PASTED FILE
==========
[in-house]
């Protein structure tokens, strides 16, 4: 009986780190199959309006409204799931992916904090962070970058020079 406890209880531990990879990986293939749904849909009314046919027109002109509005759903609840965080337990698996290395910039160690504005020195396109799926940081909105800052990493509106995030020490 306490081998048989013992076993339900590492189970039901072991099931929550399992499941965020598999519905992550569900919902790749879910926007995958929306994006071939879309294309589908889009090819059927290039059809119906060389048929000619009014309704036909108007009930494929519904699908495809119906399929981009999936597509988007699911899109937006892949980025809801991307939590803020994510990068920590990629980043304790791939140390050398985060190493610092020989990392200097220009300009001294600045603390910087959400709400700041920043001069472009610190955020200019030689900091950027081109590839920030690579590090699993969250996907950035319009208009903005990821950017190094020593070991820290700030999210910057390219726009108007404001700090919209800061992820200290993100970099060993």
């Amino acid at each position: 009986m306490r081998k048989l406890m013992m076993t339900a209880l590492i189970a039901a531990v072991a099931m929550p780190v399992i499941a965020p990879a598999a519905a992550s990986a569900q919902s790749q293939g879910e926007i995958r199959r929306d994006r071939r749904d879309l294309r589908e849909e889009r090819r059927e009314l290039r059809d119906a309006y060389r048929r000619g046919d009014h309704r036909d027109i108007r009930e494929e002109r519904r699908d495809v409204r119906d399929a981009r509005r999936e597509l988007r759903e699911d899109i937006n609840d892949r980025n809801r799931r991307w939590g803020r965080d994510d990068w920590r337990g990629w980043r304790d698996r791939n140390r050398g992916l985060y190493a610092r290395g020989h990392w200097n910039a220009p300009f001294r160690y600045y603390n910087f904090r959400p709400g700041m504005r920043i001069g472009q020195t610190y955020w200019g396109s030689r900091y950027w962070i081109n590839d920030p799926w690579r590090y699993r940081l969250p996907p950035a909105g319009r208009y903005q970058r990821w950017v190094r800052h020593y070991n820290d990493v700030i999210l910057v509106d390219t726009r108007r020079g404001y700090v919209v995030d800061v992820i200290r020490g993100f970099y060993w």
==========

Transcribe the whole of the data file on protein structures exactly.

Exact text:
[in-house]
């Protein structure tokens, strides 16, 4: 009986780190199959309006409204799931992916904090962070970058020079 406890209880531990990879990986293939749904849909009314046919027109002109509005759903609840965080337990698996290395910039160690504005020195396109799926940081909105800052990493509106995030020490 306490081998048989013992076993339900590492189970039901072991099931929550399992499941965020598999519905992550569900919902790749879910926007995958929306994006071939879309294309589908889009090819059927290039059809119906060389048929000619009014309704036909108007009930494929519904699908495809119906399929981009999936597509988007699911899109937006892949980025809801991307939590803020994510990068920590990629980043304790791939140390050398985060190493610092020989990392200097220009300009001294600045603390910087959400709400700041920043001069472009610190955020200019030689900091950027081109590839920030690579590090699993969250996907950035319009208009903005990821950017190094020593070991820290700030999210910057390219726009108007404001700090919209800061992820200290993100970099060993």
């Amino acid at each position: 009986m306490r081998k048989l406890m013992m076993t339900a209880l590492i189970a039901a531990v072991a099931m929550p780190v399992i499941a965020p990879a598999a519905a992550s990986a569900q919902s790749q293939g879910e926007i995958r199959r929306d994006r071939r749904d879309l294309r589908e849909e889009r090819r059927e009314l290039r059809d119906a309006y060389r048929r000619g046919d009014h309704r036909d027109i108007r009930e494929e002109r519904r699908d495809v409204r119906d399929a981009r509005r999936e597509l988007r759903e699911d899109i937006n609840d892949r980025n809801r799931r991307w939590g803020r965080d994510d990068w920590r337990g990629w980043r304790d698996r791939n140390r050398g992916l985060y190493a610092r290395g020989h990392w200097n910039a220009p300009f001294r160690y600045y603390n910087f904090r959400p709400g700041m504005r920043i001069g472009q020195t610190y955020w200019g396109s030689r900091y950027w962070i081109n590839d920030p799926w690579r590090y699993r940081l969250p996907p950035a909105g319009r208009y903005q970058r990821w950017v190094r800052h020593y070991n820290d990493v700030i999210l910057v509106d390219t726009r108007r020079g404001y700090v919209v995030d800061v992820i200290r020490g993100f970099y060993w």